Tribunals dealing with social security have, for example, traditionally been seen within a justice paradigm – something which justified their fairly recent integration with the courts. However, they are also a regulatory mechanism on a government service which chart its failures in ways which it would be helpful so that defects may be remedied. Even in relation to consumer disputes coming through small claims procedures, it would be helpful to know which provisions are causing difficulty and might benefit from government intervention of one kind or another. Similar lessons might be taken from feedback from legal practitioners and lay agencies into the policy process. 

Citizens Advice has had the luxury of making its own decisions on data and digitalisation.  For courts and tribunals, we have the possibility that the Ministry of Justice to jump in and provide a lead to the administrative agency that is Her Majesty’s Courts and Tribunals Agency. Little sign of that yet, though. For legal services, the Legal Services Commission might once have taken the lead on data from legal aid: that would seem well above the interest of the administration-focused Legal Aid Agency.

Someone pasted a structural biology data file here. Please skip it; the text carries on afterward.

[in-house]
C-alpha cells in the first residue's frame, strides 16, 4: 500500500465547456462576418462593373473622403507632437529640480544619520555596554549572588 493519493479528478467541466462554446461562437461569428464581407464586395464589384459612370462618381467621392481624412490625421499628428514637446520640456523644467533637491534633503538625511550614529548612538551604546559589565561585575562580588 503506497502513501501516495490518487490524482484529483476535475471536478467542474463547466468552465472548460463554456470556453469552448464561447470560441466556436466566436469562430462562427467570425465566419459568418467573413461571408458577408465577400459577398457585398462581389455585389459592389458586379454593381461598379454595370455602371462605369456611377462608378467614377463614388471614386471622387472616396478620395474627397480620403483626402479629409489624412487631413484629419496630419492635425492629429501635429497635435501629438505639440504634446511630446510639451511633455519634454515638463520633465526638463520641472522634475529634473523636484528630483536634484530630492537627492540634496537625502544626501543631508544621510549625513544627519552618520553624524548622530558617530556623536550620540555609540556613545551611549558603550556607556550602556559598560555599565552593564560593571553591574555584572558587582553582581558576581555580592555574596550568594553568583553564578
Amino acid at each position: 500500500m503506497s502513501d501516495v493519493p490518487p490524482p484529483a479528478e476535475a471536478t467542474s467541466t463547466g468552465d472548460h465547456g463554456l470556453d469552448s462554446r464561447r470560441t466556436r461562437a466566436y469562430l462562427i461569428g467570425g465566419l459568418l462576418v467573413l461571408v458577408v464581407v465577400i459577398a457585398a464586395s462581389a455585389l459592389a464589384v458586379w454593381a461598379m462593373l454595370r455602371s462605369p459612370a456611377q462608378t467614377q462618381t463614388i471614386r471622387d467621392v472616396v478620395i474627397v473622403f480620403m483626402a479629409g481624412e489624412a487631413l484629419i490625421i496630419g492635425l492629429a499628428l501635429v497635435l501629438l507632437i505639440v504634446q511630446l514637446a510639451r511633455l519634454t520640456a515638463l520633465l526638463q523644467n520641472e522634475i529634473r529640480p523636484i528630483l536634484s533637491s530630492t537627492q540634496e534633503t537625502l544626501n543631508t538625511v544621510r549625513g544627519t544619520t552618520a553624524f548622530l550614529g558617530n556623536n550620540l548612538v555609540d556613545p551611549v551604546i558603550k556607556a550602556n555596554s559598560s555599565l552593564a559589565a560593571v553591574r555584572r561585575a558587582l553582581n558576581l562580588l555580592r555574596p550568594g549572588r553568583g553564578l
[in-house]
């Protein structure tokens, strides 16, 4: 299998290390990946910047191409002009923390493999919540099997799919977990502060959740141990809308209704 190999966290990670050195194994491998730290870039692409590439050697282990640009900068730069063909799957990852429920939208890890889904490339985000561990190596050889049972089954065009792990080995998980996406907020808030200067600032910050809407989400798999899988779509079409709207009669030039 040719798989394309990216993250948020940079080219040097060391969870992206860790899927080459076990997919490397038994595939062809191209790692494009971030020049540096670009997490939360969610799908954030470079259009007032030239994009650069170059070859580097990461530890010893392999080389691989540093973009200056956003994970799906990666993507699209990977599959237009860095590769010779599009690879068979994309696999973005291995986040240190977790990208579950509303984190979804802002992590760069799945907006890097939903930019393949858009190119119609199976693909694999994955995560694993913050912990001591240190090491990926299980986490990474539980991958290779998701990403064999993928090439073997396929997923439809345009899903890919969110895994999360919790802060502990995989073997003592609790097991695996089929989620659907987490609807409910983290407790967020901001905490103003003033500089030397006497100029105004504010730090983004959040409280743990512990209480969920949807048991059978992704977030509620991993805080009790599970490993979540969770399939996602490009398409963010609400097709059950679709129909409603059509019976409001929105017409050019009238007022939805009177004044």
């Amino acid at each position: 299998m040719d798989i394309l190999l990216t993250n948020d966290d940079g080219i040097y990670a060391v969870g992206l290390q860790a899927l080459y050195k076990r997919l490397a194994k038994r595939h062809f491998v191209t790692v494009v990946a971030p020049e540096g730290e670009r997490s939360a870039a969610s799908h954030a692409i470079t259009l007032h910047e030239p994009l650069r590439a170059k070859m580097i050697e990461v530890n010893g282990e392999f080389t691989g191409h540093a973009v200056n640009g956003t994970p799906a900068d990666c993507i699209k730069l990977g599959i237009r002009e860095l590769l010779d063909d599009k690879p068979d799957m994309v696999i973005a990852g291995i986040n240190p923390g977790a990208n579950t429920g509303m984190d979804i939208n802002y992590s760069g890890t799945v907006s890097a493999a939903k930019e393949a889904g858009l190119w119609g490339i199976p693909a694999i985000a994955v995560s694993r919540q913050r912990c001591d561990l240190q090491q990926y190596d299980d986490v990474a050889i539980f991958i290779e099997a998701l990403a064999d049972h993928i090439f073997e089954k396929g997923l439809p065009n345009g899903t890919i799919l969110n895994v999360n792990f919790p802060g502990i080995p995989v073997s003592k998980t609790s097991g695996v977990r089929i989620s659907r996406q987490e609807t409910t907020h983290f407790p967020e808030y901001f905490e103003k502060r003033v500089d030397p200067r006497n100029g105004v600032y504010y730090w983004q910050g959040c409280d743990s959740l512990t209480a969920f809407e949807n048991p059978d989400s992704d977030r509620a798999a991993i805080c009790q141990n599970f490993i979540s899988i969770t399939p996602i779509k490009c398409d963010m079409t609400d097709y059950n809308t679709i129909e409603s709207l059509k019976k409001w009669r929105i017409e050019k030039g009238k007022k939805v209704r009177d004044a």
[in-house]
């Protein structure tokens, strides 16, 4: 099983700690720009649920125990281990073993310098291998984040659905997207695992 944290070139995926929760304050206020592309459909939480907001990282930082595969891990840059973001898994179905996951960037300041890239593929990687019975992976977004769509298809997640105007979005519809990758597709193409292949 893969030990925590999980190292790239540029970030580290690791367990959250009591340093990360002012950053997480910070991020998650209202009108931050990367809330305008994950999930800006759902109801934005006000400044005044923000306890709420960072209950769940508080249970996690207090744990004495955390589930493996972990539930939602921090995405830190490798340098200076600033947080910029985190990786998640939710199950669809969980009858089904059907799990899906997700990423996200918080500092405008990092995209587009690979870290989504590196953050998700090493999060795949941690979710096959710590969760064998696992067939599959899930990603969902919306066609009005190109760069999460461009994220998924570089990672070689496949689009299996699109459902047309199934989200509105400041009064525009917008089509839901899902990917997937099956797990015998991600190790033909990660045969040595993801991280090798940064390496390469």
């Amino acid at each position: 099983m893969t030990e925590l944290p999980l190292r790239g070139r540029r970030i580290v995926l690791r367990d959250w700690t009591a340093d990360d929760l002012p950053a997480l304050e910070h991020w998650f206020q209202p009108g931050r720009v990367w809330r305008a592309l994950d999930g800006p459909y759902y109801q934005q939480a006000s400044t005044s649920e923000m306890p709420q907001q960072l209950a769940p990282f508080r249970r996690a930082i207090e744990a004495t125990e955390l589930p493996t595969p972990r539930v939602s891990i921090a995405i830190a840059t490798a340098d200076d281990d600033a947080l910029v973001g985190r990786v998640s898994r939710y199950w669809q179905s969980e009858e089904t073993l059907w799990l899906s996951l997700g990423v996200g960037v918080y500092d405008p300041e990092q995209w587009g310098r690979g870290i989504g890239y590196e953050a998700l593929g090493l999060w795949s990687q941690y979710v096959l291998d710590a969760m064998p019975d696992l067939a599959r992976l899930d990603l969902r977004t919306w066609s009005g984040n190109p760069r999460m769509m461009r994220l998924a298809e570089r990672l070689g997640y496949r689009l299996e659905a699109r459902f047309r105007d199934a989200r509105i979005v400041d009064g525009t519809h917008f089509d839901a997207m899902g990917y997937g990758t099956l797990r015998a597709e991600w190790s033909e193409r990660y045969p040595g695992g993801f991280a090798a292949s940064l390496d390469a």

So, who could lead on justice data? No one is going to buy setting up a new agency – or reviving an old one. The most practical option might be a Ministerial Advisory Group led either by a Minister him or herself or – controversial this – a figure that would garner the respect of ministers and providers. Tory grandees of a liberal bent and interested in access to justice – like David Gauke, once Lord Chancellor, and Dominic Grieve, once Attorney-General – may be due for a re-emergence once the current administration reaches its term (which might be rather sooner than it anticipates at the moment). No need for a great list of staff: just a couple of seconded civil servants who knew what they were doing.

Whoever leads the drive, Citizens Advice has done us a favour in showing what is to be done.